Skip to main content
2019-2020 Season

Dramaturg's Note for The Magic Flute

An image of a stage

"This is the problem with language, and this is what makes silent movies fun, because the connection with them, me or the audience is not with the language. There’s no question of interpretation of what we are saying it’s just about feeling. You create your own story.”

Michel Hazanavicius

The only difference between opera and silent film is color.

When I think of my favorite silent films, I think of intense emotions, exaggerated expressions, lavish costumes, grandiose sets, and exotic destinations. The exact same could be said of my favorite operas. The most obvious similarity, however, is also the least tangible. It’s the magic. It’s the sheer drama and scale that whisks you away into a new world of fantasy and adventure, a world where you read the lines in your head and match it to what’s happening in front of you. A world where gestures and expressions that you would never see in real life somehow feel authentic and appropriate. A world of magic that invites you to believe, replacing logic and rules with feeling and play.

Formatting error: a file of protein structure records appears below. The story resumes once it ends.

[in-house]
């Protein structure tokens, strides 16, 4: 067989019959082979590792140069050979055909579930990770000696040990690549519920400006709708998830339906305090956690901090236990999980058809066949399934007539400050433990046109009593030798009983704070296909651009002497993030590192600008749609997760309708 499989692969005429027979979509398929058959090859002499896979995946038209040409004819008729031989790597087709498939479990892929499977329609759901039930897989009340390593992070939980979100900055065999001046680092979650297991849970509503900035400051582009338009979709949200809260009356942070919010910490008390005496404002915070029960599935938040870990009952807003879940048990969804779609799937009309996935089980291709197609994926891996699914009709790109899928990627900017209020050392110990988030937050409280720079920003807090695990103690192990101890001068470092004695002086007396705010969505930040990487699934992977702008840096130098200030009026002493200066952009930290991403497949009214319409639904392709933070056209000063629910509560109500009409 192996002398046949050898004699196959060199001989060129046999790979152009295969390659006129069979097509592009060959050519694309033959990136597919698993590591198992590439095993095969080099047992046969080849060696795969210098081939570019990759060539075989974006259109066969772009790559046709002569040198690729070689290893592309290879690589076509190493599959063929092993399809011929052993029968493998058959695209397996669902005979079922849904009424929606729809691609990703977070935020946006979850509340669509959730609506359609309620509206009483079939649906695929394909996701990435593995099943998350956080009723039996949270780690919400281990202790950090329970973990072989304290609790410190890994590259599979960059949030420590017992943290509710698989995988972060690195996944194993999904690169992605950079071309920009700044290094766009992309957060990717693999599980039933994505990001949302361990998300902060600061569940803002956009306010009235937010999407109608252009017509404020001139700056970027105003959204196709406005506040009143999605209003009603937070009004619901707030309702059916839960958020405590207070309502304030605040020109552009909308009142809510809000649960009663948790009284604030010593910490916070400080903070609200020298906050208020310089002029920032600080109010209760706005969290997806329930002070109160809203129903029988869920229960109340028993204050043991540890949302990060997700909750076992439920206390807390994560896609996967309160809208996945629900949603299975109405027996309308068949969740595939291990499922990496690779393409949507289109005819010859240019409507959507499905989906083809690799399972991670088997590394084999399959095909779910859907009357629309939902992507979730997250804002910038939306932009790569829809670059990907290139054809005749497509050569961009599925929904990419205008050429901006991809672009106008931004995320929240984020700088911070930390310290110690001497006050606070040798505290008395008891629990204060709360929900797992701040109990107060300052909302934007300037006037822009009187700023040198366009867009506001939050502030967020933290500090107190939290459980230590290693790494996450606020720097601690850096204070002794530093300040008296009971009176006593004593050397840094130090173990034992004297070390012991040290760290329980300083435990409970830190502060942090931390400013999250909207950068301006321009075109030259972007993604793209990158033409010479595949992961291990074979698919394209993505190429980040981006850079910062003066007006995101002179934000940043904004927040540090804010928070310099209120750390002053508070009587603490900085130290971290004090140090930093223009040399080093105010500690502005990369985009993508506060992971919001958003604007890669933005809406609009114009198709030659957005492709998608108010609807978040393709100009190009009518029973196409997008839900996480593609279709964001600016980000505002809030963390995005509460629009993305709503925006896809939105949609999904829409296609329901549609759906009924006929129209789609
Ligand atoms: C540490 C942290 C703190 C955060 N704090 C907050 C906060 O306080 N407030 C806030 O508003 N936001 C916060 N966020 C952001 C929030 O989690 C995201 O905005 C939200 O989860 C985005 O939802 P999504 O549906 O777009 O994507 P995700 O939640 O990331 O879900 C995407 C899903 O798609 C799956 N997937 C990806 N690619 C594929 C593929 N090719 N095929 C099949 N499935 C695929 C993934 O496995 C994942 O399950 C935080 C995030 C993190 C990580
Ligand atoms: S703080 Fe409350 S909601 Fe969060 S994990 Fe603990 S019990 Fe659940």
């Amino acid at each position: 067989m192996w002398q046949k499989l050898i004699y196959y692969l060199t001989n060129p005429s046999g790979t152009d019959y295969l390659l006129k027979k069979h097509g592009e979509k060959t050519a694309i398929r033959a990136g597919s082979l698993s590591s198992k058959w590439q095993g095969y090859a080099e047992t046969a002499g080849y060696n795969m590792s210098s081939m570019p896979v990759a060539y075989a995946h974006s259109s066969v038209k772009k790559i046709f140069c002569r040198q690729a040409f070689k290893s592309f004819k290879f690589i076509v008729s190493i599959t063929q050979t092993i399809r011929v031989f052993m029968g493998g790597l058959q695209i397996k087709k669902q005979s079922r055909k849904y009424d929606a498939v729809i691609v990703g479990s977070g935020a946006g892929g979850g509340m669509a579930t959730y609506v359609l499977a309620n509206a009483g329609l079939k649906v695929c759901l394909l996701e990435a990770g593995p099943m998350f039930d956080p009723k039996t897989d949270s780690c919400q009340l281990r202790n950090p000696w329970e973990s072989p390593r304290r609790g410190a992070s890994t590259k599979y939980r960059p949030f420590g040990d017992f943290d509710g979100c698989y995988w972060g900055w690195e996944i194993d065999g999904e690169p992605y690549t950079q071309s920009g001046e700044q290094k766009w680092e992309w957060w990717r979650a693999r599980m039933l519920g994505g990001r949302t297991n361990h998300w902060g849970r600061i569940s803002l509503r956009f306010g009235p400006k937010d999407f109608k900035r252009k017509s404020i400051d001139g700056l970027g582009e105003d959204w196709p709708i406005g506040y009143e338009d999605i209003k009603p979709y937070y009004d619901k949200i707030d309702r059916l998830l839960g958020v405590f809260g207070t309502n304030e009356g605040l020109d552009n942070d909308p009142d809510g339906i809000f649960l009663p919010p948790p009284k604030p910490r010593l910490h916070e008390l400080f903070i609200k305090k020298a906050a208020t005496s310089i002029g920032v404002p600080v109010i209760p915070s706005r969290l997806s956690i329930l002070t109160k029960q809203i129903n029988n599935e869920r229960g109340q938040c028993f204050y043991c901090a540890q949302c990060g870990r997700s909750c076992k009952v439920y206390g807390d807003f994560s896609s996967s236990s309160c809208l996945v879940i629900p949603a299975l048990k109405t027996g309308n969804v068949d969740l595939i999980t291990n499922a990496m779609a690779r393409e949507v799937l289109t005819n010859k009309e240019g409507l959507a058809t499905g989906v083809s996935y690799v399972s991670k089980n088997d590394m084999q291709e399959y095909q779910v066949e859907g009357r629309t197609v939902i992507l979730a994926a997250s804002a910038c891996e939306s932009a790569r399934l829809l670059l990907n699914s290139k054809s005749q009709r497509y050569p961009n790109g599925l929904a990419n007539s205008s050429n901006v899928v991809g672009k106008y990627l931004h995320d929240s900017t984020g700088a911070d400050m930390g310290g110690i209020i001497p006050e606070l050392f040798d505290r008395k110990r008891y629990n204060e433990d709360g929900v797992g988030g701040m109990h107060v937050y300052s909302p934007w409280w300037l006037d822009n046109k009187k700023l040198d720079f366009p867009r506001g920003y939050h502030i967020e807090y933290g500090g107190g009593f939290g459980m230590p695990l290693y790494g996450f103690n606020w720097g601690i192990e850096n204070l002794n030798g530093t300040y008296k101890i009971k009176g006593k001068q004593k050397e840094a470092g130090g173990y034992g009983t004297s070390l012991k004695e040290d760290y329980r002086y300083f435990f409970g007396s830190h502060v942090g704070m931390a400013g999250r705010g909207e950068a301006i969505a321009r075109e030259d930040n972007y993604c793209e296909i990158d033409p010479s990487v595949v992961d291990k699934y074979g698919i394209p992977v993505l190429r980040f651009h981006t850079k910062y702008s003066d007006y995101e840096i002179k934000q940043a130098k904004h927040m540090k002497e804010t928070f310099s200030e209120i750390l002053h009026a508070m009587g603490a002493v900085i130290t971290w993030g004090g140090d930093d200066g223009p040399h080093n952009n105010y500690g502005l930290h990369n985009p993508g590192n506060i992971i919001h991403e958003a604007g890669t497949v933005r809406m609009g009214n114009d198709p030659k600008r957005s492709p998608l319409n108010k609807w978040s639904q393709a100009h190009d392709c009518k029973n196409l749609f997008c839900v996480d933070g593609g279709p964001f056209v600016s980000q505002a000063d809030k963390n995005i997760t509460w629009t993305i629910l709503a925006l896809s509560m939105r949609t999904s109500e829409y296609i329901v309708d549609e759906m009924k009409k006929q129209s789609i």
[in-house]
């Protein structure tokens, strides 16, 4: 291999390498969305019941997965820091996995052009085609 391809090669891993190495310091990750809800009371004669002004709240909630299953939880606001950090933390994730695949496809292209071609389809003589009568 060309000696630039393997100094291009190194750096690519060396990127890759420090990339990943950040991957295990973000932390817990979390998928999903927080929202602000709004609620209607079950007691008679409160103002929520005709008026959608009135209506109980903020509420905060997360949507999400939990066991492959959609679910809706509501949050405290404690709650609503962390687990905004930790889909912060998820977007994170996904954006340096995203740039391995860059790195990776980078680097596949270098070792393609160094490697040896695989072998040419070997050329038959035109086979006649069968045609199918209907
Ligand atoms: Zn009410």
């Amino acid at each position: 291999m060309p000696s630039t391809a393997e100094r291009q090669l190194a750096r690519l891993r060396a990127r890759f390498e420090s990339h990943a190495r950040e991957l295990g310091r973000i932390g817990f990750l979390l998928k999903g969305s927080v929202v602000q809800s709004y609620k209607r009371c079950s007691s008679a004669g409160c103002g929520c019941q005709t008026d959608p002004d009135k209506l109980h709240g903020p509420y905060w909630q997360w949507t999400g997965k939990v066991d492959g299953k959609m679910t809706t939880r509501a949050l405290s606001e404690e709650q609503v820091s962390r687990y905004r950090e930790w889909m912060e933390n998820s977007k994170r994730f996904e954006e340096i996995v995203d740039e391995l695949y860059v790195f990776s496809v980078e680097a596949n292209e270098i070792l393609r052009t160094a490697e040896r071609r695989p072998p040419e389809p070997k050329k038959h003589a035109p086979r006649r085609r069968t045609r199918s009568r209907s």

An image that says a night at the opera

The geography of this world has been at the very heart of its concept since the beginning of production. The script references a number of Egyptian gods, but the decision was made early on not to set the play specifically in Egypt. However, the art deco nods in the design of the show cleverly point to famous movie houses of the 1920s, such as Grauman’s Egyptian Theatre in Hollywood, the site of the first ever film premiere, or the nearby Steiner Egyptian Theatre in Park City built in 1926 and still used for Sundance premieres today.